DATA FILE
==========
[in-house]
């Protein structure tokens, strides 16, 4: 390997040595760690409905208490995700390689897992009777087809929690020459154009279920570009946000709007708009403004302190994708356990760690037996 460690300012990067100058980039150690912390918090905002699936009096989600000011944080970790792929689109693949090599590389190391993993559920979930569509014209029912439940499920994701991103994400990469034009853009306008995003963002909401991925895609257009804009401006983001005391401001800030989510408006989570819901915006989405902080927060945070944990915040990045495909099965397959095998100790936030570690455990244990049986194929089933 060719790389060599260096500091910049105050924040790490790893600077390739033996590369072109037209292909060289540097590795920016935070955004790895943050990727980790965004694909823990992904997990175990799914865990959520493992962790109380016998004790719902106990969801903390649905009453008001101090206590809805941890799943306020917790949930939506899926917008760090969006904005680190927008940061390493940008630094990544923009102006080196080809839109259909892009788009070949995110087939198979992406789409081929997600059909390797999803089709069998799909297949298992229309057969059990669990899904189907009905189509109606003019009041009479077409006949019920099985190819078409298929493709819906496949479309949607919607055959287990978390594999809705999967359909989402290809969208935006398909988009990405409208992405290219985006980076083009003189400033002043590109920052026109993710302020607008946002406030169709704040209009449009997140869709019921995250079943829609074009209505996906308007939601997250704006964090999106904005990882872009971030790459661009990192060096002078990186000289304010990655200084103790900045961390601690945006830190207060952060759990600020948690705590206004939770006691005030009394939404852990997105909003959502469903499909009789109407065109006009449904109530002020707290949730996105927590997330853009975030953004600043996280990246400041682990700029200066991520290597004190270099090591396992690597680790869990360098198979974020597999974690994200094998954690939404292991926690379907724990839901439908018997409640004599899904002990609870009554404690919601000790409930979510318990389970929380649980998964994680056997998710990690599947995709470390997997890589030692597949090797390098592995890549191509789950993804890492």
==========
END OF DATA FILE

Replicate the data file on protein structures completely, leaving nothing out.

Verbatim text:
[in-house]
């Protein structure tokens, strides 16, 4: 390997040595760690409905208490995700390689897992009777087809929690020459154009279920570009946000709007708009403004302190994708356990760690037996 460690300012990067100058980039150690912390918090905002699936009096989600000011944080970790792929689109693949090599590389190391993993559920979930569509014209029912439940499920994701991103994400990469034009853009306008995003963002909401991925895609257009804009401006983001005391401001800030989510408006989570819901915006989405902080927060945070944990915040990045495909099965397959095998100790936030570690455990244990049986194929089933 060719790389060599260096500091910049105050924040790490790893600077390739033996590369072109037209292909060289540097590795920016935070955004790895943050990727980790965004694909823990992904997990175990799914865990959520493992962790109380016998004790719902106990969801903390649905009453008001101090206590809805941890799943306020917790949930939506899926917008760090969006904005680190927008940061390493940008630094990544923009102006080196080809839109259909892009788009070949995110087939198979992406789409081929997600059909390797999803089709069998799909297949298992229309057969059990669990899904189907009905189509109606003019009041009479077409006949019920099985190819078409298929493709819906496949479309949607919607055959287990978390594999809705999967359909989402290809969208935006398909988009990405409208992405290219985006980076083009003189400033002043590109920052026109993710302020607008946002406030169709704040209009449009997140869709019921995250079943829609074009209505996906308007939601997250704006964090999106904005990882872009971030790459661009990192060096002078990186000289304010990655200084103790900045961390601690945006830190207060952060759990600020948690705590206004939770006691005030009394939404852990997105909003959502469903499909009789109407065109006009449904109530002020707290949730996105927590997330853009975030953004600043996280990246400041682990700029200066991520290597004190270099090591396992690597680790869990360098198979974020597999974690994200094998954690939404292991926690379907724990839901439908018997409640004599899904002990609870009554404690919601000790409930979510318990389970929380649980998964994680056997998710990690599947995709470390997997890589030692597949090797390098592995890549191509789950993804890492």